About half of all Australians aged between 16 and 85 will have some experience of mental ill health in their lifetime. The Australian government’s healthdirect website lists nine signs that indicate someone is experiencing a mental health issue:
– Feeling anxious or worried;
– Feeling depressed or unhappy;
– Emotional outbursts, dramatic changes in mood;
– Sleep problems;
– Weight or appetite changes;
– Becoming quiet or withdrawn;
– Substance abuse, using alcohol or drugs to cope;
– Feeling guilty or worthless;
– Changes in behaviour or feelings, that something doesn’t seem ‘quite right.’
A visit to your GP is the best step to discovering why these changes might be happening and making a plan. There are many great resources that have been developed as well as excellent services you can gain support from.
The mental health and medical profession have long based their responses on identifying and grouping symptoms and naming them. This is called a diagnosis. For some people having a diagnosis is a great help. For others this can be a threat and create fear and resistance to getting help.
Remember that you are not the diagnosis, you simply have some symptoms that can usually be lessened. Recognising the signs and getting assistance early is important much more likely to halt or reduce the symptoms of most mental illnesses. See Get Started for general information, resources and links to explore what the diagnosis means. Some mental health organisations also have online forums where you can chat with others in similar situations.
Depression, anxiety and substance abuse are the most common types of mental illness. Australian government research shows they make up 45% of mental health diagnoses for people who are between 16 and 85 years. That’s about 7.3 million people.
Depression is a mental health condition with symptoms that include feeling sad and worthless, low enjoyment of things you once liked, emotional outbursts like crying and getting angry, and low motivation to engage with other people or look after yourself. In more severe cases, people may have suicidal ideas or start to self-harm. Any of these persistent symptoms may be reduced with the right information and support.
Anxiety is the body’s physical reaction to a perceived threat. It’s most often a normal reaction to change or uncertainty. However about 25% of people will experience more severe symptoms that start to significantly affect their lives. These include changes in how they think and feel, inability to concentrate, feeling scared or nervous, excessive worry about everyday issues or reluctance to go out or do normal activities. Some people experience more severe panic symptoms when the breathing and heart rate increases, it is difficult to rest or sleep and they feel dizzy. Others may have unwanted impulses or obsessions causing repetitive behaviours as a way to cope.
There are many pathways and services that can help answer your questions about your mental health or that of a family member. See Get Started for links to some of these resources. No-one today in Australia need experience mental illness unsupported.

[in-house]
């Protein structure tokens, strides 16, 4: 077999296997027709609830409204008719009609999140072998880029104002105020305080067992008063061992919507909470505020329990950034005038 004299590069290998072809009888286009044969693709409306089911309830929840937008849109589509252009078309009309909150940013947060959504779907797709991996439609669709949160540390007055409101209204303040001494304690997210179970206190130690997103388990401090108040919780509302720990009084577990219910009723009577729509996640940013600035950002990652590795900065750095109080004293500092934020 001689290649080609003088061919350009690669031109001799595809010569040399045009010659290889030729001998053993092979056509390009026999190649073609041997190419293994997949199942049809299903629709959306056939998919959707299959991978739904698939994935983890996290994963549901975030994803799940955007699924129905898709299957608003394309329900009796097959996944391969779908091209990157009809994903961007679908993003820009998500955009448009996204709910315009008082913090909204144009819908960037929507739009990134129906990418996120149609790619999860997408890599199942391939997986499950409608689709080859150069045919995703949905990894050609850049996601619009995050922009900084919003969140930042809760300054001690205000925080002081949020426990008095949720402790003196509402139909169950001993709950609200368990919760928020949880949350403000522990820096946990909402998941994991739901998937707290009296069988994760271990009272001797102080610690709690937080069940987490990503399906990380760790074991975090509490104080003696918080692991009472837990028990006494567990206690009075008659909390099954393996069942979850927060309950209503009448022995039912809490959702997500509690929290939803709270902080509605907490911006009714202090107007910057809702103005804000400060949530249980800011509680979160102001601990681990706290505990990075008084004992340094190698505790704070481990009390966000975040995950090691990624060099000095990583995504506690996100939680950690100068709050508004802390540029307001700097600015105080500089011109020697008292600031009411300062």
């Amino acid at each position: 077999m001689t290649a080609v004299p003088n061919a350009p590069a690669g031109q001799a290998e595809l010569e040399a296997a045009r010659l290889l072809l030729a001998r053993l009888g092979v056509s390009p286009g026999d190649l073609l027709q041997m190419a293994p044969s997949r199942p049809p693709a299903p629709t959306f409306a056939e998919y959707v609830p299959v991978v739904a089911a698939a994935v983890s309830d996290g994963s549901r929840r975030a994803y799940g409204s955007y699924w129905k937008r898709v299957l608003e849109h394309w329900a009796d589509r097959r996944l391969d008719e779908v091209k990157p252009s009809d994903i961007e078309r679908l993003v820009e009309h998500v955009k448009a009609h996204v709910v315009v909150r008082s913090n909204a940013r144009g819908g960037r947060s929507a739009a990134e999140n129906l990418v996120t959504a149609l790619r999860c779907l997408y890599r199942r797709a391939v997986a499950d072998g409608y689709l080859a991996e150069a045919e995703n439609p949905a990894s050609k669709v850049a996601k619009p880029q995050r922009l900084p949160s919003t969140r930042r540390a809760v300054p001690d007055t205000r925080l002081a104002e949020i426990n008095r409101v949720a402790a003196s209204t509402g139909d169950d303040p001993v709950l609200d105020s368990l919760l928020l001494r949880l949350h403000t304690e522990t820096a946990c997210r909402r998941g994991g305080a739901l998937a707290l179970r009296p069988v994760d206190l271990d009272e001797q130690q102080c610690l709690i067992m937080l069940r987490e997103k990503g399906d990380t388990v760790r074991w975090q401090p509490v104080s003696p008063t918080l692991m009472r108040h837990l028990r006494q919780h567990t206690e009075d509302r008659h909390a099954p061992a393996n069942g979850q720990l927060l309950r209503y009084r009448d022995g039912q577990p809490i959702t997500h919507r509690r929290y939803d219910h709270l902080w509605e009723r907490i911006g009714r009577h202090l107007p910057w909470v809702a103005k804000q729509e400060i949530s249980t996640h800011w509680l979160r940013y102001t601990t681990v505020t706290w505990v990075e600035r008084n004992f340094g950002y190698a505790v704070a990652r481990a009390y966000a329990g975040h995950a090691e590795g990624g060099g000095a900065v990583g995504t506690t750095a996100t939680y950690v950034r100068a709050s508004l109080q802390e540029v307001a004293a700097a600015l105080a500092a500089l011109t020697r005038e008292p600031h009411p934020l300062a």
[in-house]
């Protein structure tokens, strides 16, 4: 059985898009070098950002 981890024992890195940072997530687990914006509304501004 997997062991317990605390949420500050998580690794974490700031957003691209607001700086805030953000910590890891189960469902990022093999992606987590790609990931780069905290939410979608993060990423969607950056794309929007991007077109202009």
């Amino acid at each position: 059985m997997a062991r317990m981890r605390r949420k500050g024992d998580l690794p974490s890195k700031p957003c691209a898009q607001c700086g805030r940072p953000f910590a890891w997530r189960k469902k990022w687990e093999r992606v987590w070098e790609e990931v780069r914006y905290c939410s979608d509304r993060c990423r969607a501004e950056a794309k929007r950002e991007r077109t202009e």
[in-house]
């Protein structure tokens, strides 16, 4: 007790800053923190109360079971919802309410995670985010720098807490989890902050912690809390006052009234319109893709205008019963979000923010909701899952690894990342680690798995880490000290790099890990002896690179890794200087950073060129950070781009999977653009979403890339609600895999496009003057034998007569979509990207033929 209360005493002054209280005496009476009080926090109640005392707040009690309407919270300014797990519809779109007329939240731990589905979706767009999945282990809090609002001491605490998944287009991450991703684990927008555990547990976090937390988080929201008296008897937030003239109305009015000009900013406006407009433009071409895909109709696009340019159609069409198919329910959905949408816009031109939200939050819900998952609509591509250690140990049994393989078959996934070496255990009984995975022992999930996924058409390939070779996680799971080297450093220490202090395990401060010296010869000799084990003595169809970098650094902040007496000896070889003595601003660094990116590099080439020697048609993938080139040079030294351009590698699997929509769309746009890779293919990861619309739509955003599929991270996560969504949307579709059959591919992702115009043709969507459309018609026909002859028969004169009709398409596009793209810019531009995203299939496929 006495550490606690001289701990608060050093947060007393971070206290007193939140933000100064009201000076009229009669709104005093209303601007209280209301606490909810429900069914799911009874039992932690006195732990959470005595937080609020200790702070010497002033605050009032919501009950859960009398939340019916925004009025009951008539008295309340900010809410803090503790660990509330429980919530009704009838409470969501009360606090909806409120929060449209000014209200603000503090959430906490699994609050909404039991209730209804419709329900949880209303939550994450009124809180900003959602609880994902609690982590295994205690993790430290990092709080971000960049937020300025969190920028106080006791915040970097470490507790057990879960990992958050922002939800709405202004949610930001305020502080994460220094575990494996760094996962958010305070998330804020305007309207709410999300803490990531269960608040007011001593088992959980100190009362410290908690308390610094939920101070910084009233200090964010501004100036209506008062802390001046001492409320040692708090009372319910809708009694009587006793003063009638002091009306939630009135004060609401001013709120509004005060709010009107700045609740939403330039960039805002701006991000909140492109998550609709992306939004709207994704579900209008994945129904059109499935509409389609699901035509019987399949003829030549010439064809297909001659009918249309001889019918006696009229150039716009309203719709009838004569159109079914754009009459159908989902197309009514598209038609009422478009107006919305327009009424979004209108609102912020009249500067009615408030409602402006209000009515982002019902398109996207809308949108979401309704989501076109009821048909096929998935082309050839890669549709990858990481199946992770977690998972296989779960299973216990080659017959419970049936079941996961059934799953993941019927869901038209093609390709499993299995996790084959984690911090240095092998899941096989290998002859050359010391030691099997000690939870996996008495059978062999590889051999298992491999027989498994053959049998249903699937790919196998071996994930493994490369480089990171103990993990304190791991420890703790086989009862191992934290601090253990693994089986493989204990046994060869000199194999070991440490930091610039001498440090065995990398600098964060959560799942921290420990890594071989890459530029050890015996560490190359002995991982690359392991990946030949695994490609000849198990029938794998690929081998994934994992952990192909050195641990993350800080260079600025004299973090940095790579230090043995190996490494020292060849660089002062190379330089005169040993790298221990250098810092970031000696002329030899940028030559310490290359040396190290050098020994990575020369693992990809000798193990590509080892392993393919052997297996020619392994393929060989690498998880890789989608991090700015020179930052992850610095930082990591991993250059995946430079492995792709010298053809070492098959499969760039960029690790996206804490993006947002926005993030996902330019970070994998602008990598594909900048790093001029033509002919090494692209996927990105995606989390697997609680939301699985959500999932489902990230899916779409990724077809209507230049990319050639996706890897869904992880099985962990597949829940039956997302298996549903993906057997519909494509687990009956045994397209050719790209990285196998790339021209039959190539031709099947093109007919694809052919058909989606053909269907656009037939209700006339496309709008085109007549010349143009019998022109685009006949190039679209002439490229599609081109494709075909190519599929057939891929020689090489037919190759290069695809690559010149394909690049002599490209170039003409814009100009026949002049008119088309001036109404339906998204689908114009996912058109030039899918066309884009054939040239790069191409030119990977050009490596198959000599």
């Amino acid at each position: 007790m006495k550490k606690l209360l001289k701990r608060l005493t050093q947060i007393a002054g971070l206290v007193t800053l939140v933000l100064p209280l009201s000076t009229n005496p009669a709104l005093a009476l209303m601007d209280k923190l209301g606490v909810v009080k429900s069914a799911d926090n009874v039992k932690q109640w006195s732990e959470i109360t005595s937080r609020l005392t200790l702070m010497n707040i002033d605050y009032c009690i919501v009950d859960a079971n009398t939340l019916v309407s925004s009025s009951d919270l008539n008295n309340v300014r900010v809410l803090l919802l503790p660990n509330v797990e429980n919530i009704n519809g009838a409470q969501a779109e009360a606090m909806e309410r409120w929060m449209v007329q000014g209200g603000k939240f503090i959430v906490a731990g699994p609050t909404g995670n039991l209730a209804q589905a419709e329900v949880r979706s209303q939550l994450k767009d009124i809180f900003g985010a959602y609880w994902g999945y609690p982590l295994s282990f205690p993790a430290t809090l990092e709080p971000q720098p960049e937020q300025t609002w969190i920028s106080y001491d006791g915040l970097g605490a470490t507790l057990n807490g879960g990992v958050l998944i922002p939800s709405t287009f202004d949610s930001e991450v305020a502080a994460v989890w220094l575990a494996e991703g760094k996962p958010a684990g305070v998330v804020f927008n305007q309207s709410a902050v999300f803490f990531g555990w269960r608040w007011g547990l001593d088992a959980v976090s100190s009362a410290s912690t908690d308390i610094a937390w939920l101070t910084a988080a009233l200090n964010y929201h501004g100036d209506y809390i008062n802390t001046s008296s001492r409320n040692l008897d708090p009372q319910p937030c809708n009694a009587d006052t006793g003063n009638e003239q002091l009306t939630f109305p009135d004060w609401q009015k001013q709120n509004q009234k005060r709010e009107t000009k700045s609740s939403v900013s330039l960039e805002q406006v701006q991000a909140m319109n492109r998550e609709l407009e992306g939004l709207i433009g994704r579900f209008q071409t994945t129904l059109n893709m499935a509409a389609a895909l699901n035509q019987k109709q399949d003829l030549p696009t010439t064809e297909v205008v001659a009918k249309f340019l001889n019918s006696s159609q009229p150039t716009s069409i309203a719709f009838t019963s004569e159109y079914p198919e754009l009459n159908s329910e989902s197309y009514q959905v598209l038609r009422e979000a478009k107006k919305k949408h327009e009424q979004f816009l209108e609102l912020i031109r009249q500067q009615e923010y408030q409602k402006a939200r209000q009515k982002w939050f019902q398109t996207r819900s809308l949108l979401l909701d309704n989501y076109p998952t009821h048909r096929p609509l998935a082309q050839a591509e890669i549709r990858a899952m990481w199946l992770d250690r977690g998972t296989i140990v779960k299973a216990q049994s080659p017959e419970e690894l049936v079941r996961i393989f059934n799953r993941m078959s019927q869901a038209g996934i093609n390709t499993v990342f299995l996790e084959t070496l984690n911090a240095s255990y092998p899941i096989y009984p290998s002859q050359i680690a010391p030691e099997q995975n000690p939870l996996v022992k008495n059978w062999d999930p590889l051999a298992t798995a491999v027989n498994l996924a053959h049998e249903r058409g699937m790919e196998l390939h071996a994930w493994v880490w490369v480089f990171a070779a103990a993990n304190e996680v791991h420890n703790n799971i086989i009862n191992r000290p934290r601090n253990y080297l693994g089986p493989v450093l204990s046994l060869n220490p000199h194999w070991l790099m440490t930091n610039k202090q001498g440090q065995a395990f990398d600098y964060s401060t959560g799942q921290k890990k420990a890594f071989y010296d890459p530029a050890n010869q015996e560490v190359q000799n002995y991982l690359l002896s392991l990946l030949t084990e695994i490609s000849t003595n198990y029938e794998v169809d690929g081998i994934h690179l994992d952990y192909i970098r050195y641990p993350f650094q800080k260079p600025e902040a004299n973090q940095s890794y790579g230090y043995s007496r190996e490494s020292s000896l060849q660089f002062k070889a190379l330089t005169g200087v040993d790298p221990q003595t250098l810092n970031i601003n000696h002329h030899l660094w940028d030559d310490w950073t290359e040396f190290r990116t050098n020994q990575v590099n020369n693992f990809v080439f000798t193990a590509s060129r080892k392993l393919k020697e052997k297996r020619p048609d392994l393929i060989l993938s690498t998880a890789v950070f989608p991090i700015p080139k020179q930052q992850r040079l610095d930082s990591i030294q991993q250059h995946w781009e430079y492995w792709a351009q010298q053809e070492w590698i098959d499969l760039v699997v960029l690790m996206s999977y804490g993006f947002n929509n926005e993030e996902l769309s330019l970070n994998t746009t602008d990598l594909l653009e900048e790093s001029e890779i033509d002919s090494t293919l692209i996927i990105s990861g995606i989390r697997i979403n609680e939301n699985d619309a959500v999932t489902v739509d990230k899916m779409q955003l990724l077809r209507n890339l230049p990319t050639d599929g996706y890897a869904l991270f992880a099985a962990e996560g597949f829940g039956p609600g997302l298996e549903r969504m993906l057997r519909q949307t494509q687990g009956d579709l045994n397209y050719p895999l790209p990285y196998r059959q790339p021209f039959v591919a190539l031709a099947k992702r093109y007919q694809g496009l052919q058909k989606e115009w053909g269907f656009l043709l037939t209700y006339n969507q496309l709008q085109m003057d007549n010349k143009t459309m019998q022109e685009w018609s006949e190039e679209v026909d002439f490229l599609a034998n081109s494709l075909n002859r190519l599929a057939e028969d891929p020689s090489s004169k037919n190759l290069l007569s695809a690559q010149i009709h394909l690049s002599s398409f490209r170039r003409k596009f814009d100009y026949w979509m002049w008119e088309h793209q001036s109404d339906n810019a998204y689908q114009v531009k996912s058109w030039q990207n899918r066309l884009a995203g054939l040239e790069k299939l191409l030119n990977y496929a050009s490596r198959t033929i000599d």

If you or someone you know is at immediate risk of harm, call 000 and get help now.
If the risk isn’t immediate but you are still concerned, you can call Lifeline on 13 11 14 or Beyond Blue on 1300 22 46 36 to talk to a trained mental health professional, both services are available 24 hours a day, 7 days a week.
For information on medical and crisis support available, see our Finding Your Way chapter – Medical and Crisis Support.
Not sure if the symptoms you’re seeing are mental illness? Take a look at the Australian government’s healthdirect website’s page Nine Signs of Mental Health Issues.
The Black Dog Institute have some really useful fact sheets about all kinds of mental illness.
Similarly, Beyond Blue has great information in easy to read Fact sheets and links to help you make the next step if you need. Take a look at the Beyond Blue website.
You have already made the important first step to recovery by recognising that something is wrong. The next step is to get some help.
For most people, their GP is the first port of call. If you don’t have a regular GP already, you can ask family and friends for their recommendations, or talk to your local pharmacist.
It’s a good idea to book a longer appointment so you have enough time to really talk things through. Make some notes beforehand about how you have been feeling and take them along. Take someone along to support you and help you explain things if you are worried about that.
It is important to be honest with your doctor, and be reassured that you won’t be judged and that your information will be kept private.
For more information on talking to your GP about mental health, along with a handy Question Builder tool to give you tips on what to ask your GP or specialist, see healthdirect’s Talking to your doctor (GP) about mental health page.
Here you can find a simple list of the best actions to take if you are interested in this topic:
Write down personal details about the person/self including date of birth, address and contact details. Find out as much as possible about the person’s past treatment history, medication, and the symptoms that can be described by the person or a support worker.
Think about what help you or the person need. Is this an emergency (call 000) or a doctor’s appointment?
Don’t delay. Make the phone call, send the email, talk to someone close to you that you trust and that can help.
Do you just need information? Use the internet, the library or get the doctor to print you out Fact Sheets and learn more about what you can do.